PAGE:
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  The Mammals of Texas - Online Edition

Desert Cottontail
Order Lagomorpha : Family Leporidae : Sylvilagus audubonii (Baird)

Desert Cottontail (Sylvilagus audubonii).  Photo by John L. Tveten.Description. Medium-sized cottontail, with relatively long ears; pelage rather harsh, but not so harsh as in the swamp rabbit; hind feet relatively slender and with relatively short pelage; auditory bullae large, with rough surface; ratio of length of ear to length of hind foot 0.66 or more; upperparts dark buffy brown, heavily lined with black; rump not conspicuously different from back; top of tail like back; nape bright rusty, almost orange rufous; front and outside of forelegs dark ochraceous buff; hind legs brownish cinnamon; underside of neck brownish buff; rest of underparts and under-surface of tail clear white. External measurements average; total length, 418 mm; tail, 73 mm; hind foot, 86 mm; ear, 60 mm. Weight, 0.5-1.4 kg.

Species distribution mapDistribution in Texas. Occupies upland habitats in the western one-half of the state.

Habits. This species appears to be adapted to a variety of habitats, varying from grassland to creosote brush and cactus deserts. Wherever it may be, it frequents brushy areas or, where the vegetation is short, the underground burrows of prairie dogs, skunks, and so forth. In the Trans-Pecos it is often found in thickets of catclaw (Acacia), mesquite, allthorn, and other desert shrubs, and especially in prairie dog towns in short grass areas. In the plains regions it is so commonly associated with prairie dog towns that it is known locally as "prairie-dog rabbit."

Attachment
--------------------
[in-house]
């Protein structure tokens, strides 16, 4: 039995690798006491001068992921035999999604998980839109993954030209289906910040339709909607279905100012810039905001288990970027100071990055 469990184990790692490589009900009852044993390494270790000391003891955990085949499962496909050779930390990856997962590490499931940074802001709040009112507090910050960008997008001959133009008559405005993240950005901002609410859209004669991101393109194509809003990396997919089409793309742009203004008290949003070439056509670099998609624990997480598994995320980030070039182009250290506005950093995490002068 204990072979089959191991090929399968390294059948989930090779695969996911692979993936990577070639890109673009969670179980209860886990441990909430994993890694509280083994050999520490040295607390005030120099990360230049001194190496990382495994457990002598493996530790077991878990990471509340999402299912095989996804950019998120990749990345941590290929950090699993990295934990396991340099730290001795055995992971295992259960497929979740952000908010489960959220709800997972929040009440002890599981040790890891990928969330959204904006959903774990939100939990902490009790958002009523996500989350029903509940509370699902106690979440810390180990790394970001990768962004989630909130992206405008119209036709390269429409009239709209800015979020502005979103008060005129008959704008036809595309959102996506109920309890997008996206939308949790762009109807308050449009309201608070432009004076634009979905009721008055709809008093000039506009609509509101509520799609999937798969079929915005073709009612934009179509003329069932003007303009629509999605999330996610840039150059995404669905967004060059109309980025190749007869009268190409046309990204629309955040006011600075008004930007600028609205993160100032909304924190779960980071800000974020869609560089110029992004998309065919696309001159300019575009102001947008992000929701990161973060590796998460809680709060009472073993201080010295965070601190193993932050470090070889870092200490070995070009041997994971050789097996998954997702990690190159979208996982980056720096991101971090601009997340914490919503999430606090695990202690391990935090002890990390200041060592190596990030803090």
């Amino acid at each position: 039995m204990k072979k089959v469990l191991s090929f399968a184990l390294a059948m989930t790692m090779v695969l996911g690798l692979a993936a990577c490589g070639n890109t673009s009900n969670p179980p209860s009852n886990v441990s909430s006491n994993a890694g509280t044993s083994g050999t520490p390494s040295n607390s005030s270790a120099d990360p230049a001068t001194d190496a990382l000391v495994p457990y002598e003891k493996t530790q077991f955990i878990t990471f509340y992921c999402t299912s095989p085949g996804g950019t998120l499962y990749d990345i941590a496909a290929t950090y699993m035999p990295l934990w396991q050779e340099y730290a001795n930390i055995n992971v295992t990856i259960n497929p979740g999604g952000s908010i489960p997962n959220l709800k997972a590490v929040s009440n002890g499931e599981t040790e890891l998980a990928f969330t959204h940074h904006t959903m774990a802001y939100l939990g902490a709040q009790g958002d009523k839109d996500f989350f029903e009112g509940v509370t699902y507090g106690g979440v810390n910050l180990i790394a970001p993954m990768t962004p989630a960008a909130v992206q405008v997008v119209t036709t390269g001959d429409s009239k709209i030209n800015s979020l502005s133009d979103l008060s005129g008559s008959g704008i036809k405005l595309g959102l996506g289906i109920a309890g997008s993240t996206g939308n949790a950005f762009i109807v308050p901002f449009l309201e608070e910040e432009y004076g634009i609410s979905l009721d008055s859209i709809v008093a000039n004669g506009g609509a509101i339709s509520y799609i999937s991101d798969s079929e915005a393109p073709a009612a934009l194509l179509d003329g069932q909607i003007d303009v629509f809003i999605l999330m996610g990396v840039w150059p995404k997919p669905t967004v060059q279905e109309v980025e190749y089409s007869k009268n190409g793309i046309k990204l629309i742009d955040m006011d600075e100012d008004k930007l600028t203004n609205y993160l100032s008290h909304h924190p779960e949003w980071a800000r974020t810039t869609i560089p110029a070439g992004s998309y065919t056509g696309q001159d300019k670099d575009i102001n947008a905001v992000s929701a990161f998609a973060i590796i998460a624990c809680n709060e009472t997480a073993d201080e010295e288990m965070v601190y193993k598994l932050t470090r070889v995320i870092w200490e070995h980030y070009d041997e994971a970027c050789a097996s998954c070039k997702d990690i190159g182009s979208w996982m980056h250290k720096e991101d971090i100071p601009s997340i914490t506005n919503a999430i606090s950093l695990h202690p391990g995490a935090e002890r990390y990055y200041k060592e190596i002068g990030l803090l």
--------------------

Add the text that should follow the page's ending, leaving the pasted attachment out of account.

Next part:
Like other cottontails, these are more active in the twilight hours and at night, but they may be more or less active through the day. They are more or less sedentary and seldom range more than 360 m from their preferred thickets around and in which they feed, sleep, court, and rear their families. Unlike most other cottontails, they are known to climb sloping trees and thick brambles, and are not inclined to use beds when resting. However, these habits vary from one region to another.

The food is almost entirely vegetation, the kinds eaten varying with availability. In western Texas, they eat the leaves and green pods of mesquite, various grasses, forbs, bark and twigs of shrubs, and the juicy pads of prickly pear.

The breeding season is long. In Texas, onset of breeding begins in February and pregnant females, lactating females, and young in the nest have been found in every month except January, July, and October. There may be two or more litters a year. The number of young per litter varies from one to six, averaging about three. The gestation period is not known, but it is probably about 26-27 days.

As with other cottontails, the young are reared in nests which are made in pear-shaped excavations in the ground with the entrances only about 5 cm in diameter. Below, they are flared out to a width of 15-25 cm; the depth varies from 15 to 25 cm. They are lined with a layer of dried grasses, and the inside is filled entirely with rabbit fur in which the young repose. The female lies or squats over the opening to nurse her young, which are blind and hairless at birth. By 10 days of age the eyes have opened and within another 4 days the young are able to move outside the nest, although they remain near the nest for about 3 weeks. The life span is 2 years or less.

Desert cottontails are known to be preyed upon by golden eagles, marsh hawks, Swainson’s hawks, horned owls, barn owls, gray foxes, and gopher snakes. Doubtless, many other animals also feed upon them.

Photo credit: John L. Tveten.